Your stim dollars at work

Federal monies that are spent weatherizing the homes of poor people are being wasted at a prodigious rate due to terrible workmanship.

The Chicago Tribune:

As CEDA's part in the federal stimulus program heads into its final months, contractors continue to fail 1 in 7 inspections, and a federal plan to fix mistakes revealed in a blistering audit last year still hasn't been completed, federal officials said.Even with limited oversight of the work, government inspectors have found gas leaks, poorly insulated walls, missing shut-off valves and other shoddy and sometimes dangerous work, records show. Several contractors installed the wrong equipment or billed for materials that were never used, inspectors found.

And by the state doling out money to a nonprofit, which is not subject to open-records laws, officials have kept from the public how millions of taxpayer dollars are spent. CEDA refused to provide information about its contractors, some of which have lengthy records of complaints, the Tribune found.

In early 2009, President Barack Obama called for infusing $5 billion into the federal government's decades-old weatherization program to put people to work and lower energy costs. Illinois split a three-year, $242 million grant among 35 agencies, CEDA being the largest.

The stimulus program pumped so much money into weatherization so quickly that CEDA wasn't equipped to handle the explosive workload, officials told the Tribune. And the pressure was on for the program to succeed.

What kind of pressure?

"This is the state where the president is from, and Illinois does not want to embarrass the president," said Dalitso Sulamoyo, CEO of the Illinois Association of Community Action Agencies, of which CEDA is a member.

Obviously, political considerations trump all. Then there's this classic utterance from CEDA's chief spoken like a true Chicago pol:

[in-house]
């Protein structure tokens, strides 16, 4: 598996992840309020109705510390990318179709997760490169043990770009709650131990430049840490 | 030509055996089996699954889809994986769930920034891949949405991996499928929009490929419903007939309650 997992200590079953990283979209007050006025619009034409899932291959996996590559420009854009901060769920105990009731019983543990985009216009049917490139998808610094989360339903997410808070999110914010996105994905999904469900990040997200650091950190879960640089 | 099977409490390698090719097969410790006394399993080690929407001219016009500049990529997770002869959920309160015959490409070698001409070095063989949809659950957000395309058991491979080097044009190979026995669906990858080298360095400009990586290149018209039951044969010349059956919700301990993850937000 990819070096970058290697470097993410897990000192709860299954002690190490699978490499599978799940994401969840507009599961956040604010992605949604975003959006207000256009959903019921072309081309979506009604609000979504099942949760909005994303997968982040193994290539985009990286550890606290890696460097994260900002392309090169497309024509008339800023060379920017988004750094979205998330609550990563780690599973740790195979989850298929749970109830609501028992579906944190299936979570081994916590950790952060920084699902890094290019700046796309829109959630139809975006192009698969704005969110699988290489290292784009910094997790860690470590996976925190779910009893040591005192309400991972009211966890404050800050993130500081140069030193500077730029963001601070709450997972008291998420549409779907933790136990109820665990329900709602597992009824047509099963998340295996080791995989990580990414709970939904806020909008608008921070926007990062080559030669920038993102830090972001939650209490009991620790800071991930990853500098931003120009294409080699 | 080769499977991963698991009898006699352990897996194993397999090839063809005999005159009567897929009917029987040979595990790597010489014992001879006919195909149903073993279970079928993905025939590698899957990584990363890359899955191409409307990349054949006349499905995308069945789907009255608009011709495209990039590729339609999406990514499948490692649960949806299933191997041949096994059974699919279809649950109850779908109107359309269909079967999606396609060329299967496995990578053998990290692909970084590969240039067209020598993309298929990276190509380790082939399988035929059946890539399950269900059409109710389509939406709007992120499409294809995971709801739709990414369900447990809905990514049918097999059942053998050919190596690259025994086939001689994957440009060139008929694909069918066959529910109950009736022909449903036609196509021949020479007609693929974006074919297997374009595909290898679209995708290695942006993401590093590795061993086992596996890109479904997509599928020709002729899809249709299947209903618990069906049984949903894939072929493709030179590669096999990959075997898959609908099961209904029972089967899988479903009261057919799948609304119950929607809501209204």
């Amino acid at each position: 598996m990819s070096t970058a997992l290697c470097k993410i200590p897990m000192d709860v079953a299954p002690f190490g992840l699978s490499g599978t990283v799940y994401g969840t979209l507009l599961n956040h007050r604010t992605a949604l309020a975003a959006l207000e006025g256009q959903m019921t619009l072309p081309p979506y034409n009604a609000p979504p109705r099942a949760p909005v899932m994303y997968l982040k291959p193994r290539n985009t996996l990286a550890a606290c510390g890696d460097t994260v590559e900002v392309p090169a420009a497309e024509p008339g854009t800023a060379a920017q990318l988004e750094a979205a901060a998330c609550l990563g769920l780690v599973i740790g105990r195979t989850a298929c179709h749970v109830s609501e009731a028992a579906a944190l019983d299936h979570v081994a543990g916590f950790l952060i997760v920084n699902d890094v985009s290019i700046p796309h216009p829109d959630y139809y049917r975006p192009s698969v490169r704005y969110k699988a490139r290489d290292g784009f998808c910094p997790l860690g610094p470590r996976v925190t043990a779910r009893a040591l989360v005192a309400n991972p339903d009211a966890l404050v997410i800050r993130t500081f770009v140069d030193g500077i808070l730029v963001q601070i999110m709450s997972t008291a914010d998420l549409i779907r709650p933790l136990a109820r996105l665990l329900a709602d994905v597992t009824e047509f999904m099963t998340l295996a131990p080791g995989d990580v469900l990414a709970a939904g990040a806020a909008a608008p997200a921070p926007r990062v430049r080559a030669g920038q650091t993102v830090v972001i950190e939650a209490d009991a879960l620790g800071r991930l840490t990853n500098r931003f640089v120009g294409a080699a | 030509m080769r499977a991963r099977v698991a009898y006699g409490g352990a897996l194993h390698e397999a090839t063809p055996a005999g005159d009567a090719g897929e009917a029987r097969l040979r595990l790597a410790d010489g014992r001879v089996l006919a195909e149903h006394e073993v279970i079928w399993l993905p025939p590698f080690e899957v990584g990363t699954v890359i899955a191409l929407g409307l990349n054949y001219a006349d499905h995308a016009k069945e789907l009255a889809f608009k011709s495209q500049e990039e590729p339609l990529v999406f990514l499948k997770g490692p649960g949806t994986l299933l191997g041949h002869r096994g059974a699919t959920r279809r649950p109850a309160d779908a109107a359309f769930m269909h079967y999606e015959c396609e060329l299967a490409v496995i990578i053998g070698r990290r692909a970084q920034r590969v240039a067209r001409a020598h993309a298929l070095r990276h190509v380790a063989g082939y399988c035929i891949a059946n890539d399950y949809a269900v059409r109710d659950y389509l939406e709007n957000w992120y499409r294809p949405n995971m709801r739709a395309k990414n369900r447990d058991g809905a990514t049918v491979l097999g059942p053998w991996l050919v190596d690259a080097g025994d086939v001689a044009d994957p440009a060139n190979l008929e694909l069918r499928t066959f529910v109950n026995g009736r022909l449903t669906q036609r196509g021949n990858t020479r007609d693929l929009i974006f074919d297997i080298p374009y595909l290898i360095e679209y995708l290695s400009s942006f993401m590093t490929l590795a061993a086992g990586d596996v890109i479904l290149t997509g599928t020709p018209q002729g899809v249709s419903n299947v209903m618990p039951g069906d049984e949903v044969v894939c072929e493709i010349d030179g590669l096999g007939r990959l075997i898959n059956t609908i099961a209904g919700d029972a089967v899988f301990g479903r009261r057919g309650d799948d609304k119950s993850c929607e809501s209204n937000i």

John Hamilton, CEDA's weatherization director, insisted that not one dollar has been misspent and that contractors must fix mistakes or they will not be paid. Many contractors have been put on probation or have not been invited back, he said, though he would not provide examples.

That's what's called "getting tough" on cronies in Chicago.

One in seven failures really isn't that bad. All Obama has to do is whip up another $800 billion stimulus and things will be right as rain.



Federal monies that are spent weatherizing the homes of poor people are being wasted at a prodigious rate due to terrible workmanship.

The Chicago Tribune:

As CEDA's part in the federal stimulus program heads into its final months, contractors continue to fail 1 in 7 inspections, and a federal plan to fix mistakes revealed in a blistering audit last year still hasn't been completed, federal officials said.

Even with limited oversight of the work, government inspectors have found gas leaks, poorly insulated walls, missing shut-off valves and other shoddy and sometimes dangerous work, records show. Several contractors installed the wrong equipment or billed for materials that were never used, inspectors found.

And by the state doling out money to a nonprofit, which is not subject to open-records laws, officials have kept from the public how millions of taxpayer dollars are spent. CEDA refused to provide information about its contractors, some of which have lengthy records of complaints, the Tribune found.

In early 2009, President Barack Obama called for infusing $5 billion into the federal government's decades-old weatherization program to put people to work and lower energy costs. Illinois split a three-year, $242 million grant among 35 agencies, CEDA being the largest.

The stimulus program pumped so much money into weatherization so quickly that CEDA wasn't equipped to handle the explosive workload, officials told the Tribune. And the pressure was on for the program to succeed.

What kind of pressure?

"This is the state where the president is from, and Illinois does not want to embarrass the president," said Dalitso Sulamoyo, CEO of the Illinois Association of Community Action Agencies, of which CEDA is a member.

Obviously, political considerations trump all. Then there's this classic utterance from CEDA's chief spoken like a true Chicago pol:

John Hamilton, CEDA's weatherization director, insisted that not one dollar has been misspent and that contractors must fix mistakes or they will not be paid. Many contractors have been put on probation or have not been invited back, he said, though he would not provide examples.

That's what's called "getting tough" on cronies in Chicago.

One in seven failures really isn't that bad. All Obama has to do is whip up another $800 billion stimulus and things will be right as rain.



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